OCs and stockfeed
Producers should be aware of the risk of OCs contamination when feeding animals that are either being milked or fattened for slaughter from hay or fodder produced on OC contaminated land. Animals fed only with contaminated feed will become contaminated in a few weeks.
This important for producers as the OC residue program in WA aims to ensure that no meat or milk products offered for sale exceed 50% of the maximum residue limit (MRL). Producers should have a good understanding of how to manage stockfeeds grown on OC contaminated land.
For example, steers fed solely on fodder with 0.05 parts per million (ppm) of dieldrin can be expected to reach a level of 0.1ppm dieldrin in their fat in about 20 days (1ppm = 1 milligram/kilogram).
OC levels in plants growing in affected soils can vary considerably depending on the physical contamination rate which relates to the soil type (sandy soils – less physical pick up on root ball, clay loam soils – root clumping), the seasonal conditions (dry - dust, wet- dirt wash onto plants), pasture or plant type and relative stage of plant growth (livestock grazing ground level plants pick up more soil). If you want to produce stockfeeds from contaminated land then you will need to consider these factors as well as the animals you expect to feed the fodder or grain.
Maximum residue limits
- The MRL for OCs in meat is 0.2ppm.
- The MRL for milk from sheep, goats or cows for human consumption is 0.15ppm for dieldrin and 1.25ppm for DDT.
- The MRL of OCs allowed in hay and other animal feedstuffs is 0.05ppm.
Why is the MRL for stockfeed so low?
Cattle need to eat about 3-4% of their body weight per day (measured as feed dry matter - DM) for growth. A 400kg steer needs about 16kg of dry matter (or about 17kg of hay as a sole diet) per day to grow. If the feed level were 0.02ppm dieldrin, and assuming 100% uptake, the steer would eat about 0.32 milligrams of dieldrin per day from the plant/soil contamination (i.e. 0.02ppm in plant x 16kg DM eaten = 0.32mg/day) .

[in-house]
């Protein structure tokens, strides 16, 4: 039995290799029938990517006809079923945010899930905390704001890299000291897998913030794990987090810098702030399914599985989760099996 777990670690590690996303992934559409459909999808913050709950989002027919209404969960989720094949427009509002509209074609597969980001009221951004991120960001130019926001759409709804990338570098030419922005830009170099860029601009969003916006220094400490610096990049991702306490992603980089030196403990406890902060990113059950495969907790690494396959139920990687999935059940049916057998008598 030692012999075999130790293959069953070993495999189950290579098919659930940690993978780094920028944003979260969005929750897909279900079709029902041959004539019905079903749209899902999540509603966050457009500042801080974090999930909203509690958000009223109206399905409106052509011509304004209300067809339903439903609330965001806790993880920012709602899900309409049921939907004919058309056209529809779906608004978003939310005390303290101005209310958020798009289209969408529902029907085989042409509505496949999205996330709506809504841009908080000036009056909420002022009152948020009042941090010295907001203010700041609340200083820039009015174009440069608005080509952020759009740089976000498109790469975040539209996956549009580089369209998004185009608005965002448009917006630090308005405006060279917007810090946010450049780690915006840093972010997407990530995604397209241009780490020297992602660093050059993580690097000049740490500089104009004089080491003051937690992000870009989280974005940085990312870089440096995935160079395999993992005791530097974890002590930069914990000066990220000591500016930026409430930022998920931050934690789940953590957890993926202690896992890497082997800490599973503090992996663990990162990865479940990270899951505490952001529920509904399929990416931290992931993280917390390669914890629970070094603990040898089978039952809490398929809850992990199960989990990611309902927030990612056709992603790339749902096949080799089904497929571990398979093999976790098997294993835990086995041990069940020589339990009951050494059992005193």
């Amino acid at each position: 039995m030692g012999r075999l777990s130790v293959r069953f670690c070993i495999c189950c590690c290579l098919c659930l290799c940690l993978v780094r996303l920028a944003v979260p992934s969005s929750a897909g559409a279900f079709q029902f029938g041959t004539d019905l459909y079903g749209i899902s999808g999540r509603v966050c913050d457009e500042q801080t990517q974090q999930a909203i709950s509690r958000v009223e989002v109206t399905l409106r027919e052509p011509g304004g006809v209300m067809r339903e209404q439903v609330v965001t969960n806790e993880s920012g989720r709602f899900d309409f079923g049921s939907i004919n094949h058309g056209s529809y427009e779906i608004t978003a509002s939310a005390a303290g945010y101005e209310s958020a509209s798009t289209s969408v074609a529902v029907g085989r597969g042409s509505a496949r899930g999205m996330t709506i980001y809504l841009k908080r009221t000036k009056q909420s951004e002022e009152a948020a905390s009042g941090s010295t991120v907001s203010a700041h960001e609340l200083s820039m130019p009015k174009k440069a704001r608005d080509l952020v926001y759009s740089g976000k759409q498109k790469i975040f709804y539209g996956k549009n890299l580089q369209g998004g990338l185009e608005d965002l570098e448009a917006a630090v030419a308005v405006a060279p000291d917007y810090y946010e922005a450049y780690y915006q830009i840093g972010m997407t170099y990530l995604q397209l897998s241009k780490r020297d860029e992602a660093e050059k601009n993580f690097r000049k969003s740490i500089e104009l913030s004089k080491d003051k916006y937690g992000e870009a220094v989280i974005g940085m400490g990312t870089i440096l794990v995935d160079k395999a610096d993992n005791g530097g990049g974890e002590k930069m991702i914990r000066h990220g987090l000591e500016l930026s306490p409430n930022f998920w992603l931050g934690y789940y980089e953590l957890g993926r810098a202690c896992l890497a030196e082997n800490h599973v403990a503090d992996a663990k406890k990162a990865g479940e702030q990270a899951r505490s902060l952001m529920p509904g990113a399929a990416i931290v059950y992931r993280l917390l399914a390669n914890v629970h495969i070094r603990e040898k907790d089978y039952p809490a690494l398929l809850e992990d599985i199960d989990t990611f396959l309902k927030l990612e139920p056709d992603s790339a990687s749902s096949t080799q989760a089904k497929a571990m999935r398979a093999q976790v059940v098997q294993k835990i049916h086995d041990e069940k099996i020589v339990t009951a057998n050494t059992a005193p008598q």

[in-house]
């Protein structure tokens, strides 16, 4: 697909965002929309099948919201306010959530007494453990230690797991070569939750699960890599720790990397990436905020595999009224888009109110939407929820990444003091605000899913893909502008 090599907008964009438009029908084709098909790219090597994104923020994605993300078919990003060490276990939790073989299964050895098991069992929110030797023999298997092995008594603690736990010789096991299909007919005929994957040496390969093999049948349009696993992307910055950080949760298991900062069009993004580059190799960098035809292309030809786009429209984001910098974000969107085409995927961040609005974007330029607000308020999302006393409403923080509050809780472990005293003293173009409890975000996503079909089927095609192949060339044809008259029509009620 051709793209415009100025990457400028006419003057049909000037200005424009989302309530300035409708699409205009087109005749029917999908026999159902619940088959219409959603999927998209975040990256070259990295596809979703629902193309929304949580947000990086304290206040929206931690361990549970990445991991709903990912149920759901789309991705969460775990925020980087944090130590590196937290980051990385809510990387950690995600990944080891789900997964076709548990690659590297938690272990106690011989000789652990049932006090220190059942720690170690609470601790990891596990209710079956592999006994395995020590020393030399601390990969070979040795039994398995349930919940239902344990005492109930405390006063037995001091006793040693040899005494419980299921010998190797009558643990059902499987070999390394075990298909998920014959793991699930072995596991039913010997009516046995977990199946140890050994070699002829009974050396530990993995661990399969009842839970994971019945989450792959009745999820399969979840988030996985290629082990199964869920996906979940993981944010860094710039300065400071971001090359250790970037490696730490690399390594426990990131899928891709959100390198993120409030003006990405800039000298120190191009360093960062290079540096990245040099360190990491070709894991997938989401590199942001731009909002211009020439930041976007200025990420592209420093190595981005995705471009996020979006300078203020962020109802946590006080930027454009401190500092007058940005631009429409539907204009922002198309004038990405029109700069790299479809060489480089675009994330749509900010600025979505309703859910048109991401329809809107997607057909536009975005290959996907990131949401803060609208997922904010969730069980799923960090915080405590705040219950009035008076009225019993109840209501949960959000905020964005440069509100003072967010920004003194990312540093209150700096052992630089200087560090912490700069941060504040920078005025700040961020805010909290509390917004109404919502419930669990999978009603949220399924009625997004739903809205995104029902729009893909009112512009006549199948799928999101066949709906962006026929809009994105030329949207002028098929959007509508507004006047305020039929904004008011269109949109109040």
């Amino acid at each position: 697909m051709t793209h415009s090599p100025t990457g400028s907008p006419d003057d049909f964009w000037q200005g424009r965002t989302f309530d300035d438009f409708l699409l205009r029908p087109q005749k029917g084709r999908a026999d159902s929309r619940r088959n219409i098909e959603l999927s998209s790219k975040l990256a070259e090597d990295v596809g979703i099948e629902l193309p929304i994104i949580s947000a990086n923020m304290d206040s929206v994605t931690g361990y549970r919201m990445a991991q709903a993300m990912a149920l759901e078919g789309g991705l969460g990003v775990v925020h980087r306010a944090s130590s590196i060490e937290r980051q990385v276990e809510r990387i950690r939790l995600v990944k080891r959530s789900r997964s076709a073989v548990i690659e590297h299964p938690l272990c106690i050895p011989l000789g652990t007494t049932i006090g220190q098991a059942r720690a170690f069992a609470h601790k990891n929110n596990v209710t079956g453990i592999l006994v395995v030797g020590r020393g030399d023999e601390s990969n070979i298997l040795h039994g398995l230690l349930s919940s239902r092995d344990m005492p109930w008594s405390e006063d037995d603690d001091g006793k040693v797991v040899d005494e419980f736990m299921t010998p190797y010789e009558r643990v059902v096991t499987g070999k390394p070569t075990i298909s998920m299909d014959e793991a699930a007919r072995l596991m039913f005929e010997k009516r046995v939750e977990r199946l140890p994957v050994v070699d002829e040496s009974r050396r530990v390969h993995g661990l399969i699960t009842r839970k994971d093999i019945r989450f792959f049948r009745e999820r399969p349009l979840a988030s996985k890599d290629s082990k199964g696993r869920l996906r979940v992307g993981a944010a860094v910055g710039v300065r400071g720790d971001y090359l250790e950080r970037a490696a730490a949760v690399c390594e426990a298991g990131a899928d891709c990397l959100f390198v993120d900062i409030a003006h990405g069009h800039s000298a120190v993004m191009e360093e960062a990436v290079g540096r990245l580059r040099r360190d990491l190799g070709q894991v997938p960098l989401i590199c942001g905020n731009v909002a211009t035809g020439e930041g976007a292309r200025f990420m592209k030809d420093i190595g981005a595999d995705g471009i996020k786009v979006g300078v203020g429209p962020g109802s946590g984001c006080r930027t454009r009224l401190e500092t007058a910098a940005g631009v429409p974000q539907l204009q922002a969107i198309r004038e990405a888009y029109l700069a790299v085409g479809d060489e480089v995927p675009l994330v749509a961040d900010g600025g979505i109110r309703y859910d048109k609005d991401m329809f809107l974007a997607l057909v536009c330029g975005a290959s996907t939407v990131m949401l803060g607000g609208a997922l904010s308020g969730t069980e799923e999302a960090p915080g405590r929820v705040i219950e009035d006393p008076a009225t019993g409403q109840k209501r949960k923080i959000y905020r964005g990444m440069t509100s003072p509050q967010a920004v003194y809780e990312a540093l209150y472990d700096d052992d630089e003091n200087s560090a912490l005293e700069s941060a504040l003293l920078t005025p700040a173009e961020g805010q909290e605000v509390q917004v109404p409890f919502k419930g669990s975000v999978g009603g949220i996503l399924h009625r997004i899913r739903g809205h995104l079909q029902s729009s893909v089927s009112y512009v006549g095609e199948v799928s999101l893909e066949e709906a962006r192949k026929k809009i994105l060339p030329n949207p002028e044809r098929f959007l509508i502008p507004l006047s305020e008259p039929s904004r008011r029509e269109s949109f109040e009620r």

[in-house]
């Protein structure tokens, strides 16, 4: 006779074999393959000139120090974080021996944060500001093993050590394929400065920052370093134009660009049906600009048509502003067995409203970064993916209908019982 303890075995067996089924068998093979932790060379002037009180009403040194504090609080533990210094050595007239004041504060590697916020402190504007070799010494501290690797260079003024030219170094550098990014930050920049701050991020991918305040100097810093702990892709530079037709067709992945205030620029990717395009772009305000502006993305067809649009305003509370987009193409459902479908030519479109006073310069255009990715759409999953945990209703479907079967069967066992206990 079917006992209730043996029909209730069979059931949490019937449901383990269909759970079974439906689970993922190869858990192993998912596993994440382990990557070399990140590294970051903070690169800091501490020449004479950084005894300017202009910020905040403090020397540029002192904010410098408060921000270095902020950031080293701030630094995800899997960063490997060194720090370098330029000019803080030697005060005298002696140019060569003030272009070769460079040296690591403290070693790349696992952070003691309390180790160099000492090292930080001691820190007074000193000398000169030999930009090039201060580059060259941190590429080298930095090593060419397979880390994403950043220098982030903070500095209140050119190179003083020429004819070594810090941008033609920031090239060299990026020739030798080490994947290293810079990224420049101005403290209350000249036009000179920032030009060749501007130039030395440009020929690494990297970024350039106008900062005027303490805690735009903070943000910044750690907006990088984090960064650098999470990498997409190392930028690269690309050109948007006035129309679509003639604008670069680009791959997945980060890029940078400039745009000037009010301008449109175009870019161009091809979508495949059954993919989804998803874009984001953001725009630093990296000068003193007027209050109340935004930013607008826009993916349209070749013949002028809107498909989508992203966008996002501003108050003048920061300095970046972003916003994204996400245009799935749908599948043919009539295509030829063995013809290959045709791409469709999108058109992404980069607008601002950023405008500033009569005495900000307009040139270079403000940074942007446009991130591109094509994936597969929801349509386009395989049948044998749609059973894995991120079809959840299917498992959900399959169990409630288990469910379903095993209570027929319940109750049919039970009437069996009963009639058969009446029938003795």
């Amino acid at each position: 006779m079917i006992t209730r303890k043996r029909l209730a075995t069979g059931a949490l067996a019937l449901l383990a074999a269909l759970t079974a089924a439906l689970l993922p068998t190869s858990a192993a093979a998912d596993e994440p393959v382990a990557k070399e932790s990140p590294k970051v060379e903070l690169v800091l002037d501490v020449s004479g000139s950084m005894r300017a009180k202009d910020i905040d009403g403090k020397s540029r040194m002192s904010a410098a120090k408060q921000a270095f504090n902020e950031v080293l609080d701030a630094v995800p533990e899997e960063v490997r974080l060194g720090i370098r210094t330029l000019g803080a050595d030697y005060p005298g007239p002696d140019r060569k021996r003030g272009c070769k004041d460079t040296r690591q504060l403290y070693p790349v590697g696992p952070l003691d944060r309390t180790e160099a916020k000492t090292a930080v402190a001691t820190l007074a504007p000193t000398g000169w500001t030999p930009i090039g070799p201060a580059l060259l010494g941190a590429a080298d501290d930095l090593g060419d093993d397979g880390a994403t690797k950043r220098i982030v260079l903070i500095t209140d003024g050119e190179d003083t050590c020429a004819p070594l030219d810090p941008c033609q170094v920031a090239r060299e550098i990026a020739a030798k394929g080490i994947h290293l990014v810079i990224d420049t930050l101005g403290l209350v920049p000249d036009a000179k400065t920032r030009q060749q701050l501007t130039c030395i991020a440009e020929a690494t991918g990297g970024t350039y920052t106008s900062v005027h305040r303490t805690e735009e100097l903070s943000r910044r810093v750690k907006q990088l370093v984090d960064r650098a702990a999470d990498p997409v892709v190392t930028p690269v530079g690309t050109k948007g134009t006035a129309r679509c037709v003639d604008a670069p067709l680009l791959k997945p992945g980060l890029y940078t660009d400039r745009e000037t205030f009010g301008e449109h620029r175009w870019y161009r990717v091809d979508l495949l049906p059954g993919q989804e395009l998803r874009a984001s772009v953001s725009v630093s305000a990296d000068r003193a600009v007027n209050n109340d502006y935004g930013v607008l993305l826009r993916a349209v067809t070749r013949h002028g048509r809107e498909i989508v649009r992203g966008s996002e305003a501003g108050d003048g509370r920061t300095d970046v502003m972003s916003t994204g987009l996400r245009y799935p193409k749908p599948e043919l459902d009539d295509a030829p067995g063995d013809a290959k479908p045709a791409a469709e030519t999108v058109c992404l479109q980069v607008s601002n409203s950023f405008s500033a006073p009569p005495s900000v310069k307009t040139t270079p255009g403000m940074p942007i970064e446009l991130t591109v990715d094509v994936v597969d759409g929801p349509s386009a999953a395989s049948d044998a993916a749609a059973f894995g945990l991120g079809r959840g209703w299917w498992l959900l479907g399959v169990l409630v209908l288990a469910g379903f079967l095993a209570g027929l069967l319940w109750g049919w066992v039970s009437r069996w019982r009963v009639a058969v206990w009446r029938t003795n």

When grazing pasture, cattle also eat about 0.5kg of soil per day, which would increase the intake of dieldrin by 0.1mg/day. In this example the animal would be eating about 0.42mg of dieldrin per day.
The steer's body would contain about 20% fat, or 80kg. If 0.42mg of dieldrin was eaten per day, the body fat could be expected to accumulate about 0.005mg/kg per day. (0.42mg dieldrin/80kg fat = 0.005mg).
As the MRL for dieldrin is 0.2ppm, it would only take about 20 days on this feed for the steer to reach half the MRL (i.e. 0.005mg/day x 20 days = 0.1mg dieldrin).
Generally, low growing plants, such as clover, are more contaminated with OCs than grasses, such as phalaris, when grown on the same soil type. This is due to the contamination rate being higher with low growing plants as the tops of plants have less OCs than the lower sections and taller growing plants tend to shed their lower leaves, which reduces the contamination load.
Plants harvested in spring will only contain about one-quarter of their contamination level measured in autumn.
Maize and oaten hay are generally cut at about 10 centimetres from the ground and ensiled or baled before feeding out. If these crops are grown on contaminated soil, the recommended cutting height is around 15-20cm, to reduce soil contamination.
Most hays and silage are satisfactory as a supplementary feed but they should not be the sole diet for animals with low fat levels, such as bulls. Do not feed hay and silage to animals running on land affected by OC residues as the feed will be spread over the bare dirt by cattle feeding. All levels are cumulative and problems may arise in these circumstances.